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TO F. J. S.
READ, dear friend, in your dear face Your life's tale told with perfect grace; The river of your life, I trace
Up the sun-chequered, devious bed
Not one quick beat of your warm heart,
But as some lone, wood-wandering child
NDER the wide and starry sky,
Dig the grave and let me lie.
Glad did I live and gladly die,
This be the verse you grave for me:
THE CELESTIAL SURGEON
F I have faltered more or less
In my great task of happiness; If I have moved among my race And shown no glorious morning face; If beams from happy human eyes Have moved me not; if morning skies, Books, and my food, and summer rain Knocked on my sullen heart in vain: — Lord, thy most pointed pleasure take And stab my spirit broad awake; Or, Lord, if too obdurate I, Choose thou, before that spirit die, A piercing pain, a killing sin, And to my dead heart run them in!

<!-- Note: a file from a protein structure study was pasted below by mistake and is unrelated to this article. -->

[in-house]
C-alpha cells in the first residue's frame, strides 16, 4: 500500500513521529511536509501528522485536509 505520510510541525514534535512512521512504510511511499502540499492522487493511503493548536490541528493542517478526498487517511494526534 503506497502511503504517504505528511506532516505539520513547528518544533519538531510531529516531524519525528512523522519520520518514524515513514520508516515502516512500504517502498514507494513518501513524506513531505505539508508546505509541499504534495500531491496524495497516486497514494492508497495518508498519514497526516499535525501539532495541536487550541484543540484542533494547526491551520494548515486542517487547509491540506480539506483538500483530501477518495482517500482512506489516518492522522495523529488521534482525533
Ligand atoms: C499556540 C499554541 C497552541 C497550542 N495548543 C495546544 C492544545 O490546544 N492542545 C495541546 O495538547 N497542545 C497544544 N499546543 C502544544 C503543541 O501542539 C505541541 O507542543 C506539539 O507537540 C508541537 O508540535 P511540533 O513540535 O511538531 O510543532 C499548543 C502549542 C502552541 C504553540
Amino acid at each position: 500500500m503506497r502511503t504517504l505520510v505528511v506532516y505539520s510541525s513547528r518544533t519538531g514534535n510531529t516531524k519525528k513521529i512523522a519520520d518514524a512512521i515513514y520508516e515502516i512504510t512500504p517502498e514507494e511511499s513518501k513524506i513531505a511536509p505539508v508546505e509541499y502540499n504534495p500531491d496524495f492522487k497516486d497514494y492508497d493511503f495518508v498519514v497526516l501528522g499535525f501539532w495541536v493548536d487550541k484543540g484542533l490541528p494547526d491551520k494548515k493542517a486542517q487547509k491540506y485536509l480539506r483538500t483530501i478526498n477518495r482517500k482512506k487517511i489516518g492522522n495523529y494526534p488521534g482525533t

OUR LADY OF THE SNOWS
UT of the sun, out of the blast, Out of the world, alone I passed Across the moor and through the wood To where the monastery stood. There neither lute nor breathing fife, Nor rumour of the world of life, Nor confidences low and dear, Shall strike the meditative ear. Aloof, unhelpful, and unkind, The prisoners of the iron mind, Where nothing speaks except the hell The unfraternal brothers dwell.
Poor passionate men, still clothed afresh
Whom the clear eyes solicit still
And musing Memory-Hold-the-door
Now to heroic death invite
O to be up and doing, O
With voiceless calls, the ancient earth
Forth from the casemate, on the plain.